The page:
Tuesday, December 18, 2012

Recent Comings and Goings

Recently some of our team members attended the newly formed Washington Area Unity3d Users Group (WAUUG), which seems to be attracting a great blend of professionals and hobbyists interested in a myriad of Unity3d related topics. The first meeting of the WAUUG consisted of a very insightful presentation on the impact of working with strings on frame rates by the group’s organizer, Phil Ludington. Phil was followed by another presentation on the Unreal Development Kit versus Unity3d, as well as E4 Software’s up and coming title “Swarm” that is currently duking it out with other entries in this year’s Independent Games Festival (IGF). Additionally, I was really impressed to meet people who were using Unity3d for developing various types of games (i.e. serious, entertainment, etc.) as well as really interesting scientific animations.

"Tumbleweed Express" presentation at WAUUG
I also got a chance to show off “Tumbleweed Express” and the reaction was quite positive, though not in the way you might expect. Sure, we had a neat Work-in-Progress game; however, the audience was most interested in the team dynamics and our development process. I was more than happy to discuss our “process” with the audience and I thought that I could go over these questions here. I hope this post predominantly helps shed a little light on our process and perhaps helps our current recruitment efforts as we are taking “applications” to join the Dirigiballers in our game jamming adventure.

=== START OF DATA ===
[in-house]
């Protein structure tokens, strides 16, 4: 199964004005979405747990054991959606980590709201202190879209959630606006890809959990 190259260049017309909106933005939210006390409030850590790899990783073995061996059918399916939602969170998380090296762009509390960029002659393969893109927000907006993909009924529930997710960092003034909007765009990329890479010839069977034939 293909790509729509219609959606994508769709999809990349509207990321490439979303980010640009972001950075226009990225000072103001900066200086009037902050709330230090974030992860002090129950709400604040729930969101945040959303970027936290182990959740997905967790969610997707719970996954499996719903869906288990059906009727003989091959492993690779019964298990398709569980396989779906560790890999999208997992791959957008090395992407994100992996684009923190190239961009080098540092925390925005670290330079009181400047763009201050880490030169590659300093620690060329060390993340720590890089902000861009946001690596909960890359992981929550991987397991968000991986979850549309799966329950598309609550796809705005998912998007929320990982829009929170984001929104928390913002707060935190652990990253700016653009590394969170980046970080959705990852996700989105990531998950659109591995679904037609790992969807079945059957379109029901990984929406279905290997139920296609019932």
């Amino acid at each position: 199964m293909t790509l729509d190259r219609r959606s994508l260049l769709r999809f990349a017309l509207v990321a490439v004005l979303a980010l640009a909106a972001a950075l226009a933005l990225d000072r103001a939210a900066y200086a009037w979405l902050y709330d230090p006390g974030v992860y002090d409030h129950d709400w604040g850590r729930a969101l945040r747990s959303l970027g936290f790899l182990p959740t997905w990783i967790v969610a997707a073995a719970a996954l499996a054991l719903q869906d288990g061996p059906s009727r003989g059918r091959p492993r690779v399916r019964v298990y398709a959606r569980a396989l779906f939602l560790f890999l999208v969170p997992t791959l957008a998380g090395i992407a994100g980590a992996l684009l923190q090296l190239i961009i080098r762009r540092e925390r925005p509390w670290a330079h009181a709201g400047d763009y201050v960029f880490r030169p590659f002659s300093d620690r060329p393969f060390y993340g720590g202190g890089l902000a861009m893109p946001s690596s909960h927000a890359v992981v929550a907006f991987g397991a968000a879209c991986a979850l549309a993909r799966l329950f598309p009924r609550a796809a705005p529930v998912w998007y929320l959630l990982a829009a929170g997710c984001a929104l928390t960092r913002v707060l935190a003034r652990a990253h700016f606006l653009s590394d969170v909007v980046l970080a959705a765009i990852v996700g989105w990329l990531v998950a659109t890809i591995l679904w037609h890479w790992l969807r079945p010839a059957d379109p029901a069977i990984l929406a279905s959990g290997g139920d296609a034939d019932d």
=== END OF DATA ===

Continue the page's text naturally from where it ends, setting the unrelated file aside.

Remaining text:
How did you guys get started? And, is it general chaos?
No, it is not general chaos – we’re actually fairly organized. Our project started as a game jam organized by IGDA DC and was not intended for more. However, we loved working together on “Tumbleweed Express” so much that we decided to keep pushing. As a result, it occurred to us that the game jam format was the most efficient way to continue. Additionally, we have a really entertaining time during our sessions. Thought it is important to note that immediately following this first jam session we went into a design phase that meant a lot of time in coffee shops together.

How big is your team and how is it organized?
There is some wisdom behind the rule that an agile team should be five team members, plus or minus two. Though we are currently breaking this rule as a group, we are currently organized into several sub teams (i.e. programming, art & design, audio, and production). The major sub teams are about three to four members, which allows for fairly good communication and productivity. Each team has a “lead”, which is a relatively loose term around these parts. Each lead works on production issues, but team members in general are always able to get their opinions heard with regard to all aspects of the project.

That sounds like a lot of communication channels, how does that generally work?
Generally speaking we work one weekend a month using a game jam format, which means we’re all in the same room. We talk back and forth fairly openly, which makes things pretty easy. Outside of a game jam, email is our primary method for external communication and occasionally we host Skype calls or meet in coffee shops on weekends to discuss things without a pile of work in front of us. We also use an internal message board for talking about ideas and conducting jam session postmortems (i.e. a debriefing activity).

Seriously, how does a jam session work?
One weekend a month we are graciously invited to a team member’s apartment. We arrive late on Friday evening after work and/or school. The first order of business is to set up our work area and do a quick food/dinner/supply run. Following these initial activities, we discuss priorities as a team and go around to each team member for other updates. We dive into our respective work for a few hours and then find a place to lay our heads. We don’t schedule a time to wake up, but we tend to get back to work early the next morning.